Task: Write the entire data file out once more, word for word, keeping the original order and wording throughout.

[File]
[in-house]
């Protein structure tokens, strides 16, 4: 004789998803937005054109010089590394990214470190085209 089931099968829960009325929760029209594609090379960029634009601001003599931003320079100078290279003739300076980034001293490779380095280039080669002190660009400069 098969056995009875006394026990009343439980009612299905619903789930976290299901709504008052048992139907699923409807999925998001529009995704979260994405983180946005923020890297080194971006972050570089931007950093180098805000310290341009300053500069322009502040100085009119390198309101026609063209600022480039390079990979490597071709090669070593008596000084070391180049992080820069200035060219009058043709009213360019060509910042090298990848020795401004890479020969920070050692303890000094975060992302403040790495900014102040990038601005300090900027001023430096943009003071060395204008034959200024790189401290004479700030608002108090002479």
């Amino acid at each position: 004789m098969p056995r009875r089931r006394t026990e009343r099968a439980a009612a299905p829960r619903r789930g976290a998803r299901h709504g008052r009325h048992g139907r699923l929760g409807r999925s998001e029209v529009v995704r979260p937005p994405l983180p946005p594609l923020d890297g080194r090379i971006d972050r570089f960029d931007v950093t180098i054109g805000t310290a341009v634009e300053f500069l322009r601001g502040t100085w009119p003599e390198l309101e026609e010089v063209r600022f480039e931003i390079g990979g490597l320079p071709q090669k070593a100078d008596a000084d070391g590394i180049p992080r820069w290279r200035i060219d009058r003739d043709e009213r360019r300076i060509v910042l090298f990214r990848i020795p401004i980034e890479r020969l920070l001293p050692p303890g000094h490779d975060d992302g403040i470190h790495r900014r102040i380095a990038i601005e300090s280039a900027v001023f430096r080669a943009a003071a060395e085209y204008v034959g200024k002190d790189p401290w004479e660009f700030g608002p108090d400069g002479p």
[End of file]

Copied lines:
[in-house]
């Protein structure tokens, strides 16, 4: 004789998803937005054109010089590394990214470190085209 089931099968829960009325929760029209594609090379960029634009601001003599931003320079100078290279003739300076980034001293490779380095280039080669002190660009400069 098969056995009875006394026990009343439980009612299905619903789930976290299901709504008052048992139907699923409807999925998001529009995704979260994405983180946005923020890297080194971006972050570089931007950093180098805000310290341009300053500069322009502040100085009119390198309101026609063209600022480039390079990979490597071709090669070593008596000084070391180049992080820069200035060219009058043709009213360019060509910042090298990848020795401004890479020969920070050692303890000094975060992302403040790495900014102040990038601005300090900027001023430096943009003071060395204008034959200024790189401290004479700030608002108090002479």
């Amino acid at each position: 004789m098969p056995r009875r089931r006394t026990e009343r099968a439980a009612a299905p829960r619903r789930g976290a998803r299901h709504g008052r009325h048992g139907r699923l929760g409807r999925s998001e029209v529009v995704r979260p937005p994405l983180p946005p594609l923020d890297g080194r090379i971006d972050r570089f960029d931007v950093t180098i054109g805000t310290a341009v634009e300053f500069l322009r601001g502040t100085w009119p003599e390198l309101e026609e010089v063209r600022f480039e931003i390079g990979g490597l320079p071709q090669k070593a100078d008596a000084d070391g590394i180049p992080r820069w290279r200035i060219d009058r003739d043709e009213r360019r300076i060509v910042l090298f990214r990848i020795p401004i980034e890479r020969l920070l001293p050692p303890g000094h490779d975060d992302g403040i470190h790495r900014r102040i380095a990038i601005e300090s280039a900027v001023f430096r080669a943009a003071a060395e085209y204008v034959g200024k002190d790189p401290w004479e660009f700030g608002p108090d400069g002479p």